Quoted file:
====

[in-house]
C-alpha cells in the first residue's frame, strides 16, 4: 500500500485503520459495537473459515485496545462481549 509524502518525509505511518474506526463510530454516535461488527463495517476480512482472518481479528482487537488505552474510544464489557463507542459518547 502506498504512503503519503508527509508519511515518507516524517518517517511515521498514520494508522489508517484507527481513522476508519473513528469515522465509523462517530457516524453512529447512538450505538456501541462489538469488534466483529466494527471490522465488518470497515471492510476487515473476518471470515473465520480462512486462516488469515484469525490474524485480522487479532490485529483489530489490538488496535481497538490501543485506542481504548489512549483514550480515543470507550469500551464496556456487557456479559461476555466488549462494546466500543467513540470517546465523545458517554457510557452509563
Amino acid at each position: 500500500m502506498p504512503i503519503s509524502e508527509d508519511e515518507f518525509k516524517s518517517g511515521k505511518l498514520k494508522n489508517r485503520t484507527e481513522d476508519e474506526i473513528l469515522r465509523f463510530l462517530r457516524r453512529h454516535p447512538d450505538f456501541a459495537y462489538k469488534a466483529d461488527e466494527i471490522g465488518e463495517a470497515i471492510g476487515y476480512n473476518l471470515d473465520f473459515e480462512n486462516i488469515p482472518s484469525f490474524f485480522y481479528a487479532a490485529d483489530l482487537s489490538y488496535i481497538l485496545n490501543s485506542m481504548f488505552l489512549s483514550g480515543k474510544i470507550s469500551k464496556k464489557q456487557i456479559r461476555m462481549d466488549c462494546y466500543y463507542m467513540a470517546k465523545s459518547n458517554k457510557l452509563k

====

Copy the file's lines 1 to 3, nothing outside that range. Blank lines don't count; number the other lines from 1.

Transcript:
[in-house]
C-alpha cells in the first residue's frame, strides 16, 4: 500500500485503520459495537473459515485496545462481549 509524502518525509505511518474506526463510530454516535461488527463495517476480512482472518481479528482487537488505552474510544464489557463507542459518547 502506498504512503503519503508527509508519511515518507516524517518517517511515521498514520494508522489508517484507527481513522476508519473513528469515522465509523462517530457516524453512529447512538450505538456501541462489538469488534466483529466494527471490522465488518470497515471492510476487515473476518471470515473465520480462512486462516488469515484469525490474524485480522487479532490485529483489530489490538488496535481497538490501543485506542481504548489512549483514550480515543470507550469500551464496556456487557456479559461476555466488549462494546466500543467513540470517546465523545458517554457510557452509563
Amino acid at each position: 500500500m502506498p504512503i503519503s509524502e508527509d508519511e515518507f518525509k516524517s518517517g511515521k505511518l498514520k494508522n489508517r485503520t484507527e481513522d476508519e474506526i473513528l469515522r465509523f463510530l462517530r457516524r453512529h454516535p447512538d450505538f456501541a459495537y462489538k469488534a466483529d461488527e466494527i471490522g465488518e463495517a470497515i471492510g476487515y476480512n473476518l471470515d473465520f473459515e480462512n486462516i488469515p482472518s484469525f490474524f485480522y481479528a487479532a490485529d483489530l482487537s489490538y488496535i481497538l485496545n490501543s485506542m481504548f488505552l489512549s483514550g480515543k474510544i470507550s469500551k464496556k464489557q456487557i456479559r461476555m462481549d466488549c462494546y466500543y463507542m467513540a470517546k465523545s459518547n458517554k457510557l452509563k